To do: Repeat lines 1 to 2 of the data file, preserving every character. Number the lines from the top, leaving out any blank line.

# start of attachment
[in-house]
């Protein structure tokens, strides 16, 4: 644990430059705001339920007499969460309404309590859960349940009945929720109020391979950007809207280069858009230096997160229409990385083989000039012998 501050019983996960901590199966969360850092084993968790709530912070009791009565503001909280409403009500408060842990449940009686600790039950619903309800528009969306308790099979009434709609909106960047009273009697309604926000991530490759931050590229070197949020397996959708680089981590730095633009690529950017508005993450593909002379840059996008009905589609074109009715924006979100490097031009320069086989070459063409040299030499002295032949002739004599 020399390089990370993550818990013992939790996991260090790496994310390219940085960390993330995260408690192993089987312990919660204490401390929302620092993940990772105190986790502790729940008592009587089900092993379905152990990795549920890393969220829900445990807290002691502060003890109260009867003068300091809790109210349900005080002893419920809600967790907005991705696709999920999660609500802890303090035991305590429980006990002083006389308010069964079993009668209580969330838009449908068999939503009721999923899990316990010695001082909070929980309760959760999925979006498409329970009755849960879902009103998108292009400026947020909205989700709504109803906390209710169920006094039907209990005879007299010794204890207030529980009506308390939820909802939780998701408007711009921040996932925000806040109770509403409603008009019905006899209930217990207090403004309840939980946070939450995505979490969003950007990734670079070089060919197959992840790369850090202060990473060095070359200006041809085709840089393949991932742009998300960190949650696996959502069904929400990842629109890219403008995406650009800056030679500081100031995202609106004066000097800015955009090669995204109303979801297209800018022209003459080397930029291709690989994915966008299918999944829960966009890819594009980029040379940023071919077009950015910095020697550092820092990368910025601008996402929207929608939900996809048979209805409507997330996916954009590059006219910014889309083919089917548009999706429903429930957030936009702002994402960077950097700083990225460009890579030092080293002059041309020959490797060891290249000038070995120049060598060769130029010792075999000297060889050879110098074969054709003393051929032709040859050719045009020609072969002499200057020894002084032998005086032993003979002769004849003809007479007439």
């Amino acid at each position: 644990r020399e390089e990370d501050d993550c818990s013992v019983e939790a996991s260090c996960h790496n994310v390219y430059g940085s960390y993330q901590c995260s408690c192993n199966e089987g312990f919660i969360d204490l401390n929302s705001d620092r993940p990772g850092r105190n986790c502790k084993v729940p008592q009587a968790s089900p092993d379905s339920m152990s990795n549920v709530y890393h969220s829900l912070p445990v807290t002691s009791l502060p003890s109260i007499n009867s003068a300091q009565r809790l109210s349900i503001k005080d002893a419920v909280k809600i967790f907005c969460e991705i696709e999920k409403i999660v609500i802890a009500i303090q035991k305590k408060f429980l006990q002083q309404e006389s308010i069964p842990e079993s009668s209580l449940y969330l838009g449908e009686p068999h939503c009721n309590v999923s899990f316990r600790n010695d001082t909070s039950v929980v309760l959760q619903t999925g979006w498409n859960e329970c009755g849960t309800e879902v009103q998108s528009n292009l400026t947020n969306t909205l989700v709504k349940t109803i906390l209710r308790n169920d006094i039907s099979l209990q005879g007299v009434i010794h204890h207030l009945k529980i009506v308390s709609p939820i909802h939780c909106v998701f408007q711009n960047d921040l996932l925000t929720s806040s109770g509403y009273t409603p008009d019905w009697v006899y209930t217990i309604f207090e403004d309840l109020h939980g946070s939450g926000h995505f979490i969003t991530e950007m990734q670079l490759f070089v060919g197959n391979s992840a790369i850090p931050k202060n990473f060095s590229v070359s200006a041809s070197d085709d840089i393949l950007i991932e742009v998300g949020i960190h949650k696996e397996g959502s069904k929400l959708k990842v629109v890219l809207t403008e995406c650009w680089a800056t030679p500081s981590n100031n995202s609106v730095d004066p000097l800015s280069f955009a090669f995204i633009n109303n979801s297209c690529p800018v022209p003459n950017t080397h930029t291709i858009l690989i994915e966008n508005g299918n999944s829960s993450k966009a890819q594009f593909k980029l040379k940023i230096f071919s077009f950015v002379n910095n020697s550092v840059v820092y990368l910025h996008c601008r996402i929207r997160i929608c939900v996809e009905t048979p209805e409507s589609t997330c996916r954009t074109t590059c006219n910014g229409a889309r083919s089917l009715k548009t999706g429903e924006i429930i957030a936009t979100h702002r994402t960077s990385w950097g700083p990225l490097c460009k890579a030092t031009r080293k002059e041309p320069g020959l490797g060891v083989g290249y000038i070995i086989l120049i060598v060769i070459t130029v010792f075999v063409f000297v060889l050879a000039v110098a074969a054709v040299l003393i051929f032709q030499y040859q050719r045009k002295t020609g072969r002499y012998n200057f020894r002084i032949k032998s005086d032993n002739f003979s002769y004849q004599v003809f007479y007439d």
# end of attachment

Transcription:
[in-house]
């Protein structure tokens, strides 16, 4: 644990430059705001339920007499969460309404309590859960349940009945929720109020391979950007809207280069858009230096997160229409990385083989000039012998 501050019983996960901590199966969360850092084993968790709530912070009791009565503001909280409403009500408060842990449940009686600790039950619903309800528009969306308790099979009434709609909106960047009273009697309604926000991530490759931050590229070197949020397996959708680089981590730095633009690529950017508005993450593909002379840059996008009905589609074109009715924006979100490097031009320069086989070459063409040299030499002295032949002739004599 020399390089990370993550818990013992939790996991260090790496994310390219940085960390993330995260408690192993089987312990919660204490401390929302620092993940990772105190986790502790729940008592009587089900092993379905152990990795549920890393969220829900445990807290002691502060003890109260009867003068300091809790109210349900005080002893419920809600967790907005991705696709999920999660609500802890303090035991305590429980006990002083006389308010069964079993009668209580969330838009449908068999939503009721999923899990316990010695001082909070929980309760959760999925979006498409329970009755849960879902009103998108292009400026947020909205989700709504109803906390209710169920006094039907209990005879007299010794204890207030529980009506308390939820909802939780998701408007711009921040996932925000806040109770509403409603008009019905006899209930217990207090403004309840939980946070939450995505979490969003950007990734670079070089060919197959992840790369850090202060990473060095070359200006041809085709840089393949991932742009998300960190949650696996959502069904929400990842629109890219403008995406650009800056030679500081100031995202609106004066000097800015955009090669995204109303979801297209800018022209003459080397930029291709690989994915966008299918999944829960966009890819594009980029040379940023071919077009950015910095020697550092820092990368910025601008996402929207929608939900996809048979209805409507997330996916954009590059006219910014889309083919089917548009999706429903429930957030936009702002994402960077950097700083990225460009890579030092080293002059041309020959490797060891290249000038070995120049060598060769130029010792075999000297060889050879110098074969054709003393051929032709040859050719045009020609072969002499200057020894002084032998005086032993003979002769004849003809007479007439």